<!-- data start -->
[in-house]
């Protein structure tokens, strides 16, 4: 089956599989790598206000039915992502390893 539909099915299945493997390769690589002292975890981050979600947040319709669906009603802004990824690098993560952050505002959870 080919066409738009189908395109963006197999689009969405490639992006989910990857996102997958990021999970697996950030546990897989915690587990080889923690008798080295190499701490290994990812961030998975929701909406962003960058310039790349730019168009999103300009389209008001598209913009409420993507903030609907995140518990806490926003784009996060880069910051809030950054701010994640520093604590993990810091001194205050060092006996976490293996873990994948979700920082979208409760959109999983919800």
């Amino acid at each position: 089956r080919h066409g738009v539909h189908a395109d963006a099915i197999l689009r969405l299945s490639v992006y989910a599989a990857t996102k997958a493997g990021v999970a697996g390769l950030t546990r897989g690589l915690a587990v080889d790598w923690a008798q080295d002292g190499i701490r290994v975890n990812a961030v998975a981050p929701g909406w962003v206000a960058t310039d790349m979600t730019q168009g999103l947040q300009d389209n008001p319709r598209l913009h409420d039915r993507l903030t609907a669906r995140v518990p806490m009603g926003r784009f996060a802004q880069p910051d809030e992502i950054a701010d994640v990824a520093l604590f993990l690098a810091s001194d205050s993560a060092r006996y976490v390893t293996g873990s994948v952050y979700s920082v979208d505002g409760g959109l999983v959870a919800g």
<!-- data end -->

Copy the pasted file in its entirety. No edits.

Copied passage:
[in-house]
């Protein structure tokens, strides 16, 4: 089956599989790598206000039915992502390893 539909099915299945493997390769690589002292975890981050979600947040319709669906009603802004990824690098993560952050505002959870 080919066409738009189908395109963006197999689009969405490639992006989910990857996102997958990021999970697996950030546990897989915690587990080889923690008798080295190499701490290994990812961030998975929701909406962003960058310039790349730019168009999103300009389209008001598209913009409420993507903030609907995140518990806490926003784009996060880069910051809030950054701010994640520093604590993990810091001194205050060092006996976490293996873990994948979700920082979208409760959109999983919800």
């Amino acid at each position: 089956r080919h066409g738009v539909h189908a395109d963006a099915i197999l689009r969405l299945s490639v992006y989910a599989a990857t996102k997958a493997g990021v999970a697996g390769l950030t546990r897989g690589l915690a587990v080889d790598w923690a008798q080295d002292g190499i701490r290994v975890n990812a961030v998975a981050p929701g909406w962003v206000a960058t310039d790349m979600t730019q168009g999103l947040q300009d389209n008001p319709r598209l913009h409420d039915r993507l903030t609907a669906r995140v518990p806490m009603g926003r784009f996060a802004q880069p910051d809030e992502i950054a701010d994640v990824a520093l604590f993990l690098a810091s001194d205050s993560a060092r006996y976490v390893t293996g873990s994948v952050y979700s920082v979208d505002g409760g959109l999983v959870a919800g």